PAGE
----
Hers is a face recognized around the world, 65 years after her death in one of Hitler’s concentration camps. Because her picture survived, she stands for the faceless millions who were herded, stripped, whipped and forced into the gas chambers. Her personal struggle came to life in the journal she kept while her family hid in a cramped attic from the Nazi patrols.
In Anne Frank: The Book, The Life, The Afterlife, novelist Francine Prose aims to rescue Anne Frank from the mythmakers of Broadway and Hollywood, who turned her story into a “universal” one about tolerance and human goodness. She excoriates the play and the film, which portrayed a naïve nitwit and downplayed Anne’s Jewishness.
Prose sends us back instead to Anne’s book, The Diary of a Young Girl, insisting on Anne’s prodigious literary gifts, her religious faith and her understanding of the devils who had taken over Europe. With extensive quotes and paraphrases from the attic chronicle, she calls attention to the teen’s powers of observation. Especially noteworthy are the depiction of her parents and others who shared the closed cramped space, Anne’s blooming puberty—and the fear of discovery, arrest and death.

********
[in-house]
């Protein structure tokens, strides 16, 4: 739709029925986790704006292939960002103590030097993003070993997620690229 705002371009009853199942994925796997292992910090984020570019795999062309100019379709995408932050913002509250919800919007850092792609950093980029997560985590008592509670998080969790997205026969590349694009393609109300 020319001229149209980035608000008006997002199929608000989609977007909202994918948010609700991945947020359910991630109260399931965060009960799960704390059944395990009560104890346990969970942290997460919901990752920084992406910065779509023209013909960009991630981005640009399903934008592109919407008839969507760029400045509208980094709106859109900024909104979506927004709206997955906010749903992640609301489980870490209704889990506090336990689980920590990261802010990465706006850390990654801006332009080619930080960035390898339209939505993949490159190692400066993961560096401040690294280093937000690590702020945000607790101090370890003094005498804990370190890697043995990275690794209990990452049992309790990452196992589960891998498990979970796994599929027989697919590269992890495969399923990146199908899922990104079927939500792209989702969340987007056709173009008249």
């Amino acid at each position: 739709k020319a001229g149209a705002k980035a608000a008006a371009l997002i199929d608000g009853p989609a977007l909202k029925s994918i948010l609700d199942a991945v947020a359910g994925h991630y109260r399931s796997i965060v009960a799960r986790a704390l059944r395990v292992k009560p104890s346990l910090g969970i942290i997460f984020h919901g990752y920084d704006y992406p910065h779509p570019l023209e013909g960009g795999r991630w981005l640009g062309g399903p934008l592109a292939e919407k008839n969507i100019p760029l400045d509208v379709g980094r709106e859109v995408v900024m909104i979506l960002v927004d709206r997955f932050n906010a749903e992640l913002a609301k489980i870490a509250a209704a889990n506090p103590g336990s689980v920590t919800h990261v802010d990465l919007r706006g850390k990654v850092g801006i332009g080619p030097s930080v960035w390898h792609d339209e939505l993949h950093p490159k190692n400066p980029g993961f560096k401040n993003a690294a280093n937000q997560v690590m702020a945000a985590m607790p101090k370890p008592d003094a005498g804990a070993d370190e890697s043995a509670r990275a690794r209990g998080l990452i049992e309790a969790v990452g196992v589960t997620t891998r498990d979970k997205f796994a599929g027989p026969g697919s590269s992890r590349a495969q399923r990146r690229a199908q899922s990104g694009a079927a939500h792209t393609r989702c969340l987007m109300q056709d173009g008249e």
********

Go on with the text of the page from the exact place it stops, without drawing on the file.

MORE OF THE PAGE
Still, says Prose, the proof of Frank’s genius is her capacity for revision. Anne reworked her daily entries to sharpen, clarify or set in relief details of the quotidian life under the eaves. Prose writes, “Anne can render a moment in which everyone is talking simultaneously, acting or reacting, an example of barely contained chaos that poses a challenge for even the practiced writer.”
The most compelling chapters of this study are “the afterlife.” Otto Frank, Anne’s father, recovered the diary and saw it into publication, which made him a wealthy man. But the saccharine adaptations from it falsified the profundity of Anne’s work, according to Prose. The book, and only the book, can depict a brilliant young writer’s acute observation of a world gone mad.
Jim Summerville writes from Dickson, Tennessee.